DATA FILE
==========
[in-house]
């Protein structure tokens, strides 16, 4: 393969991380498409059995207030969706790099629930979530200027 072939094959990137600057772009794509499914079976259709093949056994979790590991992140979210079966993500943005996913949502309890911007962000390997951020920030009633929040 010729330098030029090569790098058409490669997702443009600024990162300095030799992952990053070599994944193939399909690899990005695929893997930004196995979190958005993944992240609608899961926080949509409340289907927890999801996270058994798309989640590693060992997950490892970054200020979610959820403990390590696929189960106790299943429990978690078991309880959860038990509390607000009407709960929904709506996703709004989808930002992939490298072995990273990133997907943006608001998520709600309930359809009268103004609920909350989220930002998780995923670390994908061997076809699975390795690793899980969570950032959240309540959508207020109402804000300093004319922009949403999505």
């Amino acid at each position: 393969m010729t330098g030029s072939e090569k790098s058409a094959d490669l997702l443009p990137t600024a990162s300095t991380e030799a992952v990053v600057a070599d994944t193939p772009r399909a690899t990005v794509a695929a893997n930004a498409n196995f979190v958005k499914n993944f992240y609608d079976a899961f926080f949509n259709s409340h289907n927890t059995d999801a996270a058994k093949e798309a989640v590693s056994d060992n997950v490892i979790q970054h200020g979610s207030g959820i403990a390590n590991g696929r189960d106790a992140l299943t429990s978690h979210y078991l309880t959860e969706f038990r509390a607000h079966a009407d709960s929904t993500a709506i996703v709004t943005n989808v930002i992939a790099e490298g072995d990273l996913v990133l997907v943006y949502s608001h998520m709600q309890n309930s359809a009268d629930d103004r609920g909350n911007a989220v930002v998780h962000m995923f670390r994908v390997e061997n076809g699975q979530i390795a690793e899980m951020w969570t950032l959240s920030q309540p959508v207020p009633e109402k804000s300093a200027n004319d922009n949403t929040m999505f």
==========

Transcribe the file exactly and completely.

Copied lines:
[in-house]
């Protein structure tokens, strides 16, 4: 393969991380498409059995207030969706790099629930979530200027 072939094959990137600057772009794509499914079976259709093949056994979790590991992140979210079966993500943005996913949502309890911007962000390997951020920030009633929040 010729330098030029090569790098058409490669997702443009600024990162300095030799992952990053070599994944193939399909690899990005695929893997930004196995979190958005993944992240609608899961926080949509409340289907927890999801996270058994798309989640590693060992997950490892970054200020979610959820403990390590696929189960106790299943429990978690078991309880959860038990509390607000009407709960929904709506996703709004989808930002992939490298072995990273990133997907943006608001998520709600309930359809009268103004609920909350989220930002998780995923670390994908061997076809699975390795690793899980969570950032959240309540959508207020109402804000300093004319922009949403999505």
């Amino acid at each position: 393969m010729t330098g030029s072939e090569k790098s058409a094959d490669l997702l443009p990137t600024a990162s300095t991380e030799a992952v990053v600057a070599d994944t193939p772009r399909a690899t990005v794509a695929a893997n930004a498409n196995f979190v958005k499914n993944f992240y609608d079976a899961f926080f949509n259709s409340h289907n927890t059995d999801a996270a058994k093949e798309a989640v590693s056994d060992n997950v490892i979790q970054h200020g979610s207030g959820i403990a390590n590991g696929r189960d106790a992140l299943t429990s978690h979210y078991l309880t959860e969706f038990r509390a607000h079966a009407d709960s929904t993500a709506i996703v709004t943005n989808v930002i992939a790099e490298g072995d990273l996913v990133l997907v943006y949502s608001h998520m709600q309890n309930s359809a009268d629930d103004r609920g909350n911007a989220v930002v998780h962000m995923f670390r994908v390997e061997n076809g699975q979530i390795a690793e899980m951020w969570t950032l959240s920030q309540p959508v207020p009633e109402k804000s300093a200027n004319d922009n949403t929040m999505f």